Sweet Pea Bakery, the physical location

Hi everybody!
Sorry I've been away so long, but I have a very good reason. I've been getting my shop ready.

That's right, I have a physical location now. It is right next to Brian Collins' new restaurant Ember (which, by the way, has only been open a week, and I've eaten there three times. It is that amazing). I serve brewed coffee, tea, and cookies.

I am open;
Tuesdays - Saturdays: 6:30am to 2 pm

My menu will be composed of cookies, cakes, biscotti, pies, tarts, morning buns, croissants, puddings, brownies, and bars.

Thanks so much!
Hope to see you soon!
1200 E. Grand Ave, ste 102
at the corner of Grand Ave. and Brisco Rd.
Arroyo Grande, Ca 93420

Weekly Menu

For Friday at Rutiz Farm 9/27/13

Rustic Apple Tart (serves 2)

gf Chocobloc*
Chocolate Chip
Lemon Hazelnut Thumbprint
Pistachio Cranberry Shortbread
Grown Up Chocolate Chip Cookies
Apricot Amaretto Shortbread
Coffee Bean Shortbread
Caramel Cashew Cookie
Crispy Peanut Butter
Toffee Peanut Butter
Bleeding Hearts

Raspberry Champagne
Pecan Pie?

Morning Buns
Blackberry and Earl Grey Scones

Mocha Almond Biscotti
Traditional Almond Biscotti
Blueberry Biscotti

Red Velvet
Chocolate Chocolate

*These items are made in an environment where gluten is present, but no gluten ingredients are used.

Rustic Apple Tart

I have received many questions as to whether or not I make pie. The simple answer is: yes.
The more complex answer is: it doesn't always take the traditional pie shape.

Traditionally, what constitutes a pie is fruit encased in a crust, which is so delicate that it requires the support of a tin. There is the traditional circular pie, with an upper crust and a bottom crust (i.e. apple pie), and then there is the traditional single crust pie (i.e. pumpkin).
Then there are the rustics. A rustic pie and a rustic tart are interchangeable terms to me. The biggest difference (if you wish to become a technical know it all like me) is the type of crust. A tart crust typically is more of a shortbread type of pastry. It is called pâté sucrée, or "sweet pastry," and because of the high sugar content which makes it sweet, it is sturdier and doesn't need a tin to hold it up. In fact I use a pâté sucrée aux noix (sweet nut pastry) for my Bleeding Heart cookies.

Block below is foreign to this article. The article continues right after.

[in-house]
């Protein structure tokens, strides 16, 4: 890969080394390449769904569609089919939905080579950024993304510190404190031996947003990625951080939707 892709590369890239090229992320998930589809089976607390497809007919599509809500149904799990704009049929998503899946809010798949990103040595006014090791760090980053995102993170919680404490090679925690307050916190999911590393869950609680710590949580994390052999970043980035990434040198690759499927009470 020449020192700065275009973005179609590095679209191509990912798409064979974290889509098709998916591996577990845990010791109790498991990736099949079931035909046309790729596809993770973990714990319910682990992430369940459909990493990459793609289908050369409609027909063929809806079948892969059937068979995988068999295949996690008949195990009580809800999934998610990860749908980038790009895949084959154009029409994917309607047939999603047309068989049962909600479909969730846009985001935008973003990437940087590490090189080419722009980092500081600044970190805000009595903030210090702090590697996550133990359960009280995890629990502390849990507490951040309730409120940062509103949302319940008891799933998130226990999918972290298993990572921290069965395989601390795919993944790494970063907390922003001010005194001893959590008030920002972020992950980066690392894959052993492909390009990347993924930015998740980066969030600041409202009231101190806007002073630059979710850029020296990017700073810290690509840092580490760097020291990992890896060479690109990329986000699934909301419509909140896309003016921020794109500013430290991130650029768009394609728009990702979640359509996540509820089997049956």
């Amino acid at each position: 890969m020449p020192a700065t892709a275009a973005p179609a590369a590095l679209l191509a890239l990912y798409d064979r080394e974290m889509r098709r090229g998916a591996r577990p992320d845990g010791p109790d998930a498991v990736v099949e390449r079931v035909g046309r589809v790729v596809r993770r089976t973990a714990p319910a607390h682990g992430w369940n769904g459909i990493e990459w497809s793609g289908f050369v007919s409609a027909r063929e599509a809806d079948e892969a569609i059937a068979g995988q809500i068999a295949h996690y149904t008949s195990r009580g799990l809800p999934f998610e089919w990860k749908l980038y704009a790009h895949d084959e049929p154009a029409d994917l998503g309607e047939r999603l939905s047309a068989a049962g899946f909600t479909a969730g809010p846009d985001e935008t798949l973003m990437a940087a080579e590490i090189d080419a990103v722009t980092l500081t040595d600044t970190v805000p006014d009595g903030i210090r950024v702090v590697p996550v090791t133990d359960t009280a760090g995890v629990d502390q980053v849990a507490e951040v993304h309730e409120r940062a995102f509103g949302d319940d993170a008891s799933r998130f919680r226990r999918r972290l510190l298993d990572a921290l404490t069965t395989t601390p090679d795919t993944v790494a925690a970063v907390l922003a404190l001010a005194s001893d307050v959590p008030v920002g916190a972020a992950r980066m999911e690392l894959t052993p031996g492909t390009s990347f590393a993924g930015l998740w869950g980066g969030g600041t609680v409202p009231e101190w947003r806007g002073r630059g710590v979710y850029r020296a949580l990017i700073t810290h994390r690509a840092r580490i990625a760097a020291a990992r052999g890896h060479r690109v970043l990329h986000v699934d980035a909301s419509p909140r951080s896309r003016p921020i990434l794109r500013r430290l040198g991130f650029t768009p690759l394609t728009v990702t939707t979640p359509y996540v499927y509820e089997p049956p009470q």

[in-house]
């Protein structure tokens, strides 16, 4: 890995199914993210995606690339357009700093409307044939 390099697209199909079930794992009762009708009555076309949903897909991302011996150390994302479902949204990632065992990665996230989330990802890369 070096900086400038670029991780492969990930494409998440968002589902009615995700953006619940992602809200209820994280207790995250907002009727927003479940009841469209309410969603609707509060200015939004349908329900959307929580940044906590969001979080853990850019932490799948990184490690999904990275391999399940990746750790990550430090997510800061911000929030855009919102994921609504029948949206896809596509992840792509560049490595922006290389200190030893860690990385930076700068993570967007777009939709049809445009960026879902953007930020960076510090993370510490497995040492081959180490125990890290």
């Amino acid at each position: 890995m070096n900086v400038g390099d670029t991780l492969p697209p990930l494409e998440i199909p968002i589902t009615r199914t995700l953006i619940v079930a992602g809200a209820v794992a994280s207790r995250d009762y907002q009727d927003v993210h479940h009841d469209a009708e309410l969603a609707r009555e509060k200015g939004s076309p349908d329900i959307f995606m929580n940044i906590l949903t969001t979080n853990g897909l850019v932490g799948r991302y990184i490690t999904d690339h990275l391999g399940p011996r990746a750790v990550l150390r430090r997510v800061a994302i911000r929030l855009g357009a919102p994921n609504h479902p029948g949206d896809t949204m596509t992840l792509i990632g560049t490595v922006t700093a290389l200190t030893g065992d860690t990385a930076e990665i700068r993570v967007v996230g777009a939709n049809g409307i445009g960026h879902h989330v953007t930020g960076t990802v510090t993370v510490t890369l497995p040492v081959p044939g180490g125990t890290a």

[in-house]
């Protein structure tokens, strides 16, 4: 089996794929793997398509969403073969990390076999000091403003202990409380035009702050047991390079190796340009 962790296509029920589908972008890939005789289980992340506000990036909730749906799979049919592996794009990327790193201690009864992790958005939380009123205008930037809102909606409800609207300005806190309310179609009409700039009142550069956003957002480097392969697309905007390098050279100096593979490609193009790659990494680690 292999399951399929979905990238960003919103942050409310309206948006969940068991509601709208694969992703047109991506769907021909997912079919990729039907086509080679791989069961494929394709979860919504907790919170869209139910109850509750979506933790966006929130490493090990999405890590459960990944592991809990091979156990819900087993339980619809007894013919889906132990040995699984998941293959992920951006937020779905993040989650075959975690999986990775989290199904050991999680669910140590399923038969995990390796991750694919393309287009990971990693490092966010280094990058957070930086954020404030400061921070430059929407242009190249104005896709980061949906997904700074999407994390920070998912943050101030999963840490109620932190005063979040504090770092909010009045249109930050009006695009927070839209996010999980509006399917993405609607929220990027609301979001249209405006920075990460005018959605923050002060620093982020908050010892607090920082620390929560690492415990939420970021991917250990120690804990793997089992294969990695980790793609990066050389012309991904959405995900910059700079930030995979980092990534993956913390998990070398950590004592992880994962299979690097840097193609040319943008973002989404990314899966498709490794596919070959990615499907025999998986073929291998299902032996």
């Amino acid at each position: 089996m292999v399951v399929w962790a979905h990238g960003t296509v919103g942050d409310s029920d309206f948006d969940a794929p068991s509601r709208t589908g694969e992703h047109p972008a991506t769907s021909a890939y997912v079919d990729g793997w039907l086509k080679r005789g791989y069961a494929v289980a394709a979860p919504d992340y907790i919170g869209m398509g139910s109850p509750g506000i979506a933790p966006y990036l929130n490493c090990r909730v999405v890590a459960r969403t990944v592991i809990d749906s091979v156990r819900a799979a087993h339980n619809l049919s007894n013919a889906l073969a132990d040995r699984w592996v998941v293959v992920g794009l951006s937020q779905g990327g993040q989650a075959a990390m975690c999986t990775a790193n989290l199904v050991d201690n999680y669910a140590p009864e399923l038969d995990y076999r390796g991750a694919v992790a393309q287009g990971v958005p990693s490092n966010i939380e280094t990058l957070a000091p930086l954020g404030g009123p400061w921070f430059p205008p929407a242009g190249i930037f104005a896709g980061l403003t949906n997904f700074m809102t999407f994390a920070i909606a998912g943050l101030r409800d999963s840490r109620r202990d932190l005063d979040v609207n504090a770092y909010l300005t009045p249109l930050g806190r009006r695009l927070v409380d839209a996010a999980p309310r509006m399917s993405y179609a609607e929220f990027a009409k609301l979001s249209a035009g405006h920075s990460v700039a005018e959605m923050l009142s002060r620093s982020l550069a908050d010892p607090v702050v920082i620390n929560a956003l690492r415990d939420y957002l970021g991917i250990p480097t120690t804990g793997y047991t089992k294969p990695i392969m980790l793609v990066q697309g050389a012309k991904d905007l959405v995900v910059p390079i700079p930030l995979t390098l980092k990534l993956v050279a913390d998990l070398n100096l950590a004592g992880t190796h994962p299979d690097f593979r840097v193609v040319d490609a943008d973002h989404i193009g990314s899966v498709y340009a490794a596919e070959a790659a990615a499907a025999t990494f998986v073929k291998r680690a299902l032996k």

A rustic pie, also called galette, crostata, or free form pie, uses traditional pie crust (buttery, flakey and all) to make the pie. The difference is that the filling is not piled on a mile high, instead it is arranged in a fashion which is pleasing to the eye, and pleasing to the fork. Because there is no top crust you get the perfect ratio of crust to filling. You also avoid the big air gap which can occur in traditional bottom and top pies as the fruit cooks down. And also because the top is open, the steam which is released from the fruit during cooking does not get trapped  by the top crust and create the dreaded SOGGY BOTTOM. You can tell I'm slightly biased towards this type of pie, but, I do love a good slice of a well made traditional pie.

Other forms of what I might constitute as pie, are really other fruit desserts: cobblers, brown betties, slab pies, crumbles, crisps and pandowdies. But let's save those for another post, shall we?

My rustic apple tart (or, if you prefer, rustic apple pie)

uses a traditional pie crust, and is folded around sliced and spiced granny smith apples. Once the crust is brushed with an egg wash and turbinado sugar graces it's frame, it is baked until the juices are bubbling and overflowing and the crust is a beautiful golden tan. Apricot jam is brushed over the grannies to enhance their appleness.

It has a delightfully crisp bottom and a not too sweet, as to miss out on a scoop of vanilla ice cream, filling. It serves two people. As long as apples are in season and available, I will be making these Rustic fruit desserts/breakfast/snack/enter your preferred designation.

 I can always make one in a larger size, if you'd prefer. Just let me know by email, this blog, or my phone number (805) 440-3456

Caramel Cashew Cookies

I have been dreaming of creating  something with caramel and cashews
 for quite a while.   Recently, lightening struck in the form of a vintage 
recipe I came across while browsing the web.   The original cookie
from 1976 was called the Dutch Caramel Cashew Cookie.  This   
 cookie, with shards of homemade praline, was just the right base
 to get me started on my quest.  With some updates and Sweet Pea
 Bakery enhancements, it  became just the cookie I was looking for:
 sweet, salty and chewy.

The cashew praline is made and left to cool and harden.
(Thank you Silpat!)

The nutty dough is topped with chunks of praline

And here it is just out of the oven a buttery chewy cookie
with little pockets of caramel and nuts-Delightful!